Martin and Paltrow say they remain committed to co-parenting their young children, Apple and Moses, and that in "many ways we are closer than we have ever been." They ask for privacy.
The surge in traffic to GOOP immediately following the announcement caused the lifestyle newsletter/site, which launched in 2008, to crash.
After dating actors like Brad Pitt and Ben Affleck in the 1990s, Paltrow met Martin in October 2002, two months after the release of Coldplay's breakout album "A Rush of Blood to the Head." The couple married in December 2003, and Paltrow gave birth to a daughter and a son, Apple Blythe Alison Martin in 2004 and Moses Bruce Anthony Martin in 2006.
"It's hard being married," Paltrow, who lived in Martin's native England, admitted to Glamour U.K. last summer. "You go through great times, you go through terrible times. We're the same as any couple."
Paltrow continued, "I asked my dad once, 'How did you and Mom stay married for 33 years?' And he said, 'Well, we never wanted to get divorced at the same time.' I think that's what happens. When two people throw in the towel at the same time, then you break up, but if one person's saying, 'Come on, we can do this,' you carry on."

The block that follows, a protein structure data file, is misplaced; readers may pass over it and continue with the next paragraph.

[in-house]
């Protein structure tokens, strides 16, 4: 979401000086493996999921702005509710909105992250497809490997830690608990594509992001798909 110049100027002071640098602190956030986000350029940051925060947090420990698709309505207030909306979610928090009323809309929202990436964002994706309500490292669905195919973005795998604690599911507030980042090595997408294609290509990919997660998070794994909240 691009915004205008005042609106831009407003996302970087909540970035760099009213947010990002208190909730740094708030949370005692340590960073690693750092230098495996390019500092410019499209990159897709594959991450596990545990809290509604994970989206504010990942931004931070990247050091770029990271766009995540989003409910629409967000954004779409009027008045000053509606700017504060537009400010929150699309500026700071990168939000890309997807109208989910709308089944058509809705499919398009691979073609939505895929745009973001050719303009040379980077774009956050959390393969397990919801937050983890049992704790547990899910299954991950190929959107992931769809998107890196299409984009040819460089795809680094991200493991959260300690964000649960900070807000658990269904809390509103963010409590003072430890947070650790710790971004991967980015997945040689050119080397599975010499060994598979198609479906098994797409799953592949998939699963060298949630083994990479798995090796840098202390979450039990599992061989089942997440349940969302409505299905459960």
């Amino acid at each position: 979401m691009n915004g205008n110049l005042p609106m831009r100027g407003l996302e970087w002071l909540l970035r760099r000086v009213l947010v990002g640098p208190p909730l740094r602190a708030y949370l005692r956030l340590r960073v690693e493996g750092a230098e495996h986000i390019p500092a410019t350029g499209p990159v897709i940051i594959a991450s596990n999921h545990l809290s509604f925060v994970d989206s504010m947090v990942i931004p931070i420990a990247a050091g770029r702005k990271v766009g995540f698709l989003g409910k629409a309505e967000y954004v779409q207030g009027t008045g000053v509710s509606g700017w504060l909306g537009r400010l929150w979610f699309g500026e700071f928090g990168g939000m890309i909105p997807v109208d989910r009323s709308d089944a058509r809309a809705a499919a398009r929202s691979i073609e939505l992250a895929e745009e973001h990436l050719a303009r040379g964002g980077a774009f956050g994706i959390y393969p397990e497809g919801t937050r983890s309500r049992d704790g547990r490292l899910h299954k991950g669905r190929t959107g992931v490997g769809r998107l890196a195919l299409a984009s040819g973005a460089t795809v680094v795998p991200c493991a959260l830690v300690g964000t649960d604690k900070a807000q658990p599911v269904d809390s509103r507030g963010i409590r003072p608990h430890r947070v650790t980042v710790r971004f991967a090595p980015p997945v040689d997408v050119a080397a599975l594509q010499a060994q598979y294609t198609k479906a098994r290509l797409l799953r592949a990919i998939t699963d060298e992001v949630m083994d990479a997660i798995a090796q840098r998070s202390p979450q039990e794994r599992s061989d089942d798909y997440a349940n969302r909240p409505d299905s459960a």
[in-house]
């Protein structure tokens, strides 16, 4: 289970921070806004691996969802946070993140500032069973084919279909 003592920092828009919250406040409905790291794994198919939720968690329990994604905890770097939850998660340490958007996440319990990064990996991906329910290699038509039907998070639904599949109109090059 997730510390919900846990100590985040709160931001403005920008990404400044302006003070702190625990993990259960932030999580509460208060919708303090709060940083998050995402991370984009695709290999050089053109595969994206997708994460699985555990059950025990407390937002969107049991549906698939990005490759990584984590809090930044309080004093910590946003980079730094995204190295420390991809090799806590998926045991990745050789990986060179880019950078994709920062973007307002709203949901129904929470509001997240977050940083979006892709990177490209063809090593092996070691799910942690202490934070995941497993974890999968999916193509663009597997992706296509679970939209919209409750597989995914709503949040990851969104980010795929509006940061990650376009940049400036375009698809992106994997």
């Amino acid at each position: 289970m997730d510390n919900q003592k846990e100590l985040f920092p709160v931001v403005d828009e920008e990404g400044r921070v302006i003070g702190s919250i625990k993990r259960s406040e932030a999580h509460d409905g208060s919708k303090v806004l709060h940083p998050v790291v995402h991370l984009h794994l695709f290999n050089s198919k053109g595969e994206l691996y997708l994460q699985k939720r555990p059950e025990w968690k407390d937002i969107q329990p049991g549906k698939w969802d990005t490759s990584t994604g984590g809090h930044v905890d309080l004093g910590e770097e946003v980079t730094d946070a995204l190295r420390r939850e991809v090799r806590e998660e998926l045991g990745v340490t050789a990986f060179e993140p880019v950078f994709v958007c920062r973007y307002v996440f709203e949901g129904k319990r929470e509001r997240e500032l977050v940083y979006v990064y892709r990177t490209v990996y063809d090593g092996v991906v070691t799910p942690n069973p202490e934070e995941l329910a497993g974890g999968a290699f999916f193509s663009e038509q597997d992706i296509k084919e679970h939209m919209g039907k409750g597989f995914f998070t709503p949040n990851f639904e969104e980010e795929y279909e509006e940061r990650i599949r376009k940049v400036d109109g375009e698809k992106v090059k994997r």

Read Paltrow and Martin's full statement below:
It is with hearts full of sadness that we have decided to separate. We have been working hard for well over a year, some of it together, some of it separated, to see what might have been possible between us, and we have come to the conclusion that while we love each other very much we will remain separate. We are, however, and always will be a family, and in many ways we are closer than we have ever been. We are parents first and foremost, to two incredibly wonderful children and we ask for their and our space and privacy to be respected at this difficult time. We have always conducted our relationship privately, and we hope that as we consciously uncouple and coparent, we will be able to continue in the same manner.
Gwyneth & Chris
Below the joint statement, Paltrow's website includes an essay on divorce by Dr. Habib Sadeghi and Dr. Sherry Sami that asks the question, "What if divorce itself isn’t the problem? What if it’s just a symptom of something deeper that needs our attention? The high divorce rate might actually be a calling to learn a new way of being in relationships." The report includes subtitles like "Until Death Do Us Part," "End of the Honeymoon," "Intimacy & Insects" and "Wholeness in Separation."
"It seems ironic to say that a marriage coming apart is the cause of something else coming together, but it's true. Conscious uncoupling brings wholeness to the spirits of both people who choose to recognize each other as their teacher."